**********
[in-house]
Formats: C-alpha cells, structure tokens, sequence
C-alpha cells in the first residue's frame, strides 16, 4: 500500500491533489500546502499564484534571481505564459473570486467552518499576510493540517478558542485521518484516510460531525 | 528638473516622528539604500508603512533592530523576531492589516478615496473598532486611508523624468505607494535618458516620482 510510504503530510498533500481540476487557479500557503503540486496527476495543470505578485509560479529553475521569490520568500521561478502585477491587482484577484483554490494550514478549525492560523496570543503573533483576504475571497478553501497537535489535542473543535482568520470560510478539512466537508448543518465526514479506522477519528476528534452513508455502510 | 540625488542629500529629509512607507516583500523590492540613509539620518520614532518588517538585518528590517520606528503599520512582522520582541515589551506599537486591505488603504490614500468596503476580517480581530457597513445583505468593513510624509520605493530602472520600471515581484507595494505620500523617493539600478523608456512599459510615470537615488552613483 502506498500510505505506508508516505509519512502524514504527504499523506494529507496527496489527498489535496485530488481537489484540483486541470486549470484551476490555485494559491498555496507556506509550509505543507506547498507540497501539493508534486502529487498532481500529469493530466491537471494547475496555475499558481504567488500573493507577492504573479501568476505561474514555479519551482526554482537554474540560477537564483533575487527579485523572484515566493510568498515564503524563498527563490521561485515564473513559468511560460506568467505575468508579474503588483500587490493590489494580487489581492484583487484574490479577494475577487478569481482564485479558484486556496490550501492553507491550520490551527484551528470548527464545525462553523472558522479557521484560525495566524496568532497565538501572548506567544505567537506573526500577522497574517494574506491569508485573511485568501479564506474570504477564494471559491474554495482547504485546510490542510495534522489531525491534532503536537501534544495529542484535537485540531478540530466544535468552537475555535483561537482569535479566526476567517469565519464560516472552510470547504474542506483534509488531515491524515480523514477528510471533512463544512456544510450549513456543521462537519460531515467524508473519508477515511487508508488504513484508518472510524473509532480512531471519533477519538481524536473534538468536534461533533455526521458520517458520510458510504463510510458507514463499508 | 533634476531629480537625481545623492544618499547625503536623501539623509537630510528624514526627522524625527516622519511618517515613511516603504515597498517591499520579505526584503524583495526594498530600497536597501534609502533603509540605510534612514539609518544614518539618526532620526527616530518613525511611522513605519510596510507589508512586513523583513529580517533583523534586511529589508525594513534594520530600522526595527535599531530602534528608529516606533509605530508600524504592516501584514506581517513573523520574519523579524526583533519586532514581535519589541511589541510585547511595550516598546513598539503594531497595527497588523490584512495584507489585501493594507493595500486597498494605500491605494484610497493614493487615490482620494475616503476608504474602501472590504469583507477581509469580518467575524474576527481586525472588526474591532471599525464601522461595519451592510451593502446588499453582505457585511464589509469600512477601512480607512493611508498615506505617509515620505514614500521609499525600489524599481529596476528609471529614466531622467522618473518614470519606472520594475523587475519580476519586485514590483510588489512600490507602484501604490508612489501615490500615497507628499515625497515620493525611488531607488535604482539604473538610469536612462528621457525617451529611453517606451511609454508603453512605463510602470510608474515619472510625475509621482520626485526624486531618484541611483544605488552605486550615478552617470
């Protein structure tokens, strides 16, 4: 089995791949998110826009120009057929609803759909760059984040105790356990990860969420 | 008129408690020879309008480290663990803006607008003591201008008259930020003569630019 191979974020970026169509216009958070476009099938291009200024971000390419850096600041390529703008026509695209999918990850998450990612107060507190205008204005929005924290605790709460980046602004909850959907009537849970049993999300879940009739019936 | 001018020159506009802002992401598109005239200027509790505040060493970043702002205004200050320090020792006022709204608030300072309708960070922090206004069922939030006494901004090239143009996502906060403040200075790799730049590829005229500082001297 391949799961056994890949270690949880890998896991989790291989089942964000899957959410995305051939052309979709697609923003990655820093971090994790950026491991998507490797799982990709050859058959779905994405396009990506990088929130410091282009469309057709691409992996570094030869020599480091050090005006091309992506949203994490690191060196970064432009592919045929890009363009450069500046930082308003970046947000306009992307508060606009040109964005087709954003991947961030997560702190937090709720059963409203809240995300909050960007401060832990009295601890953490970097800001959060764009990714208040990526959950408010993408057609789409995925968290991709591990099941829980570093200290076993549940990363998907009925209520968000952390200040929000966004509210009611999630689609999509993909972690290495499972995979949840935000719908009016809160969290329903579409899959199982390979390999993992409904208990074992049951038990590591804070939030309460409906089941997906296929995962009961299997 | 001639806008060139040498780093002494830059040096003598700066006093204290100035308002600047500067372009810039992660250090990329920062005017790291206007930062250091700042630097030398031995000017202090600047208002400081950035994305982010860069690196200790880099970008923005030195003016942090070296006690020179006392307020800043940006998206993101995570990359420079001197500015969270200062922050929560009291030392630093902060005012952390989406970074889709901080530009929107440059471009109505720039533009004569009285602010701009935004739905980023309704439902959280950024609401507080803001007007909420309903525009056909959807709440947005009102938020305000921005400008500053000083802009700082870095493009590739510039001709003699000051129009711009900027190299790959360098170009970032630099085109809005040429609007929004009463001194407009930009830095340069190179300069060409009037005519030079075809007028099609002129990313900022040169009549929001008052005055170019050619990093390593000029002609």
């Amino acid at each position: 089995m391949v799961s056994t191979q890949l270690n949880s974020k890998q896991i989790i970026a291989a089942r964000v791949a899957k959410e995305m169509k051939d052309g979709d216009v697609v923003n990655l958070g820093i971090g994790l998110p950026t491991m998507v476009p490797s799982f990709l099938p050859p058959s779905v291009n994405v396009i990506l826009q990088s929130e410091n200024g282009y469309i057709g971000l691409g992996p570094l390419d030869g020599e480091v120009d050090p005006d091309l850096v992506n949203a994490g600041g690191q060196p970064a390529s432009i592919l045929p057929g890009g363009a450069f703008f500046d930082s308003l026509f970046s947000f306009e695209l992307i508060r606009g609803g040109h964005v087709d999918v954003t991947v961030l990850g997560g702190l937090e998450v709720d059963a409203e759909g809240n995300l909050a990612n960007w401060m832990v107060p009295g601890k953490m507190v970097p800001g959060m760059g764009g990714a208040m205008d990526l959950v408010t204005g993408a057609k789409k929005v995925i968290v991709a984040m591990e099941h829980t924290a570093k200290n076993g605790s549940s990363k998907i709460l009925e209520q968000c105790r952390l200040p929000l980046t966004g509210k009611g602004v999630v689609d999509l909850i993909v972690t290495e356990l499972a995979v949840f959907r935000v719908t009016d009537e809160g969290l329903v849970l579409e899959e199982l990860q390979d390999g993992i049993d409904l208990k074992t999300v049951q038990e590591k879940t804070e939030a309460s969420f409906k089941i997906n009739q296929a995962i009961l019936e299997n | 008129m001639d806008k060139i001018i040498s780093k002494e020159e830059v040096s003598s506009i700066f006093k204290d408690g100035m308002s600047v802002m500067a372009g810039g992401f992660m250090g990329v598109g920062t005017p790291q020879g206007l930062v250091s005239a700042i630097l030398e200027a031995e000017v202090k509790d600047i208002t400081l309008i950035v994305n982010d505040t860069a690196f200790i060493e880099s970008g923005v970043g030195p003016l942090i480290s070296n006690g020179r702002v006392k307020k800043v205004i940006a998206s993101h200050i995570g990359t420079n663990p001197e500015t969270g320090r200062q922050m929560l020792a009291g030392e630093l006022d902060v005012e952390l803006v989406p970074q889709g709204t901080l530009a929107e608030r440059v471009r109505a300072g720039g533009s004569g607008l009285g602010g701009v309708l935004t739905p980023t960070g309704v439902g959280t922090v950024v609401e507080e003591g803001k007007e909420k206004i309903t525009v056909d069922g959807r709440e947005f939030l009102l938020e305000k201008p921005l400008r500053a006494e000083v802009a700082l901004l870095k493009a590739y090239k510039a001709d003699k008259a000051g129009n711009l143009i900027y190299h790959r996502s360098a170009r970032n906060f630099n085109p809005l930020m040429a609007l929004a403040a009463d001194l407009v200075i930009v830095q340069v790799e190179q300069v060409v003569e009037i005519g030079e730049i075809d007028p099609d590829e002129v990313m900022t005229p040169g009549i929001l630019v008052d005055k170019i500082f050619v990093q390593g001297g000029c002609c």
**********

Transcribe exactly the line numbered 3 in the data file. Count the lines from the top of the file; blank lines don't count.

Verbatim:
C-alpha cells in the first residue's frame, strides 16, 4: 500500500491533489500546502499564484534571481505564459473570486467552518499576510493540517478558542485521518484516510460531525 | 528638473516622528539604500508603512533592530523576531492589516478615496473598532486611508523624468505607494535618458516620482 510510504503530510498533500481540476487557479500557503503540486496527476495543470505578485509560479529553475521569490520568500521561478502585477491587482484577484483554490494550514478549525492560523496570543503573533483576504475571497478553501497537535489535542473543535482568520470560510478539512466537508448543518465526514479506522477519528476528534452513508455502510 | 540625488542629500529629509512607507516583500523590492540613509539620518520614532518588517538585518528590517520606528503599520512582522520582541515589551506599537486591505488603504490614500468596503476580517480581530457597513445583505468593513510624509520605493530602472520600471515581484507595494505620500523617493539600478523608456512599459510615470537615488552613483 502506498500510505505506508508516505509519512502524514504527504499523506494529507496527496489527498489535496485530488481537489484540483486541470486549470484551476490555485494559491498555496507556506509550509505543507506547498507540497501539493508534486502529487498532481500529469493530466491537471494547475496555475499558481504567488500573493507577492504573479501568476505561474514555479519551482526554482537554474540560477537564483533575487527579485523572484515566493510568498515564503524563498527563490521561485515564473513559468511560460506568467505575468508579474503588483500587490493590489494580487489581492484583487484574490479577494475577487478569481482564485479558484486556496490550501492553507491550520490551527484551528470548527464545525462553523472558522479557521484560525495566524496568532497565538501572548506567544505567537506573526500577522497574517494574506491569508485573511485568501479564506474570504477564494471559491474554495482547504485546510490542510495534522489531525491534532503536537501534544495529542484535537485540531478540530466544535468552537475555535483561537482569535479566526476567517469565519464560516472552510470547504474542506483534509488531515491524515480523514477528510471533512463544512456544510450549513456543521462537519460531515467524508473519508477515511487508508488504513484508518472510524473509532480512531471519533477519538481524536473534538468536534461533533455526521458520517458520510458510504463510510458507514463499508 | 533634476531629480537625481545623492544618499547625503536623501539623509537630510528624514526627522524625527516622519511618517515613511516603504515597498517591499520579505526584503524583495526594498530600497536597501534609502533603509540605510534612514539609518544614518539618526532620526527616530518613525511611522513605519510596510507589508512586513523583513529580517533583523534586511529589508525594513534594520530600522526595527535599531530602534528608529516606533509605530508600524504592516501584514506581517513573523520574519523579524526583533519586532514581535519589541511589541510585547511595550516598546513598539503594531497595527497588523490584512495584507489585501493594507493595500486597498494605500491605494484610497493614493487615490482620494475616503476608504474602501472590504469583507477581509469580518467575524474576527481586525472588526474591532471599525464601522461595519451592510451593502446588499453582505457585511464589509469600512477601512480607512493611508498615506505617509515620505514614500521609499525600489524599481529596476528609471529614466531622467522618473518614470519606472520594475523587475519580476519586485514590483510588489512600490507602484501604490508612489501615490500615497507628499515625497515620493525611488531607488535604482539604473538610469536612462528621457525617451529611453517606451511609454508603453512605463510602470510608474515619472510625475509621482520626485526624486531618484541611483544605488552605486550615478552617470